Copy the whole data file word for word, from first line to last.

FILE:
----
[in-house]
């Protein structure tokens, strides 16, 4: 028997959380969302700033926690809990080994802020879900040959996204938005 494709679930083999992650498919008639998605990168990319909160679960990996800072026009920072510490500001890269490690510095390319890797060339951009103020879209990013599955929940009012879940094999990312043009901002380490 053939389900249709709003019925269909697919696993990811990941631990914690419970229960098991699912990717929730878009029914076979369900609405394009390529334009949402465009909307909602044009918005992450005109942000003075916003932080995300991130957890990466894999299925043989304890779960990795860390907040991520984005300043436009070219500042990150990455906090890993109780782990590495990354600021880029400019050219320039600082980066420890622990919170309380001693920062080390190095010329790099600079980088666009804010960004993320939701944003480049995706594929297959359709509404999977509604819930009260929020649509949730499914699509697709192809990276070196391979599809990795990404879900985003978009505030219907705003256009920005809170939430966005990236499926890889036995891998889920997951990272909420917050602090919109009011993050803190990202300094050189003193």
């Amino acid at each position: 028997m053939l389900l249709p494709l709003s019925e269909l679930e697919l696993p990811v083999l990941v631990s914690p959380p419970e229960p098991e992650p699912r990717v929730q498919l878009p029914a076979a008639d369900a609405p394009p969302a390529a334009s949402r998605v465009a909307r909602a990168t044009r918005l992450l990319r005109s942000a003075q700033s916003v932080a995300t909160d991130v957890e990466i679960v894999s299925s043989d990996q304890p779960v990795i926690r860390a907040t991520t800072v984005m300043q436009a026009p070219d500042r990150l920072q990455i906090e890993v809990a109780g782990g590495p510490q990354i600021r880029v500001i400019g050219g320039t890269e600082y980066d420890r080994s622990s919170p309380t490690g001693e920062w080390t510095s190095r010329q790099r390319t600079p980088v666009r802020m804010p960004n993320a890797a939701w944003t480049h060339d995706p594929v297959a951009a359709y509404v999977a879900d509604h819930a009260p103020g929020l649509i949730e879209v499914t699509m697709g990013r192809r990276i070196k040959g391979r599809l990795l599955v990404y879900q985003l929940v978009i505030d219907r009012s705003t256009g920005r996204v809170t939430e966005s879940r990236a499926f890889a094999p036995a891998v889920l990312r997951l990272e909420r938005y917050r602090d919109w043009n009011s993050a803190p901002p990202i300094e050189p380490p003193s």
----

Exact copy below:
[in-house]
């Protein structure tokens, strides 16, 4: 028997959380969302700033926690809990080994802020879900040959996204938005 494709679930083999992650498919008639998605990168990319909160679960990996800072026009920072510490500001890269490690510095390319890797060339951009103020879209990013599955929940009012879940094999990312043009901002380490 053939389900249709709003019925269909697919696993990811990941631990914690419970229960098991699912990717929730878009029914076979369900609405394009390529334009949402465009909307909602044009918005992450005109942000003075916003932080995300991130957890990466894999299925043989304890779960990795860390907040991520984005300043436009070219500042990150990455906090890993109780782990590495990354600021880029400019050219320039600082980066420890622990919170309380001693920062080390190095010329790099600079980088666009804010960004993320939701944003480049995706594929297959359709509404999977509604819930009260929020649509949730499914699509697709192809990276070196391979599809990795990404879900985003978009505030219907705003256009920005809170939430966005990236499926890889036995891998889920997951990272909420917050602090919109009011993050803190990202300094050189003193």
């Amino acid at each position: 028997m053939l389900l249709p494709l709003s019925e269909l679930e697919l696993p990811v083999l990941v631990s914690p959380p419970e229960p098991e992650p699912r990717v929730q498919l878009p029914a076979a008639d369900a609405p394009p969302a390529a334009s949402r998605v465009a909307r909602a990168t044009r918005l992450l990319r005109s942000a003075q700033s916003v932080a995300t909160d991130v957890e990466i679960v894999s299925s043989d990996q304890p779960v990795i926690r860390a907040t991520t800072v984005m300043q436009a026009p070219d500042r990150l920072q990455i906090e890993v809990a109780g782990g590495p510490q990354i600021r880029v500001i400019g050219g320039t890269e600082y980066d420890r080994s622990s919170p309380t490690g001693e920062w080390t510095s190095r010329q790099r390319t600079p980088v666009r802020m804010p960004n993320a890797a939701w944003t480049h060339d995706p594929v297959a951009a359709y509404v999977a879900d509604h819930a009260p103020g929020l649509i949730e879209v499914t699509m697709g990013r192809r990276i070196k040959g391979r599809l990795l599955v990404y879900q985003l929940v978009i505030d219907r009012s705003t256009g920005r996204v809170t939430e966005s879940r990236a499926f890889a094999p036995a891998v889920l990312r997951l990272e909420r938005y917050r602090d919109w043009n009011s993050a803190p901002p990202i300094e050189p380490p003193s």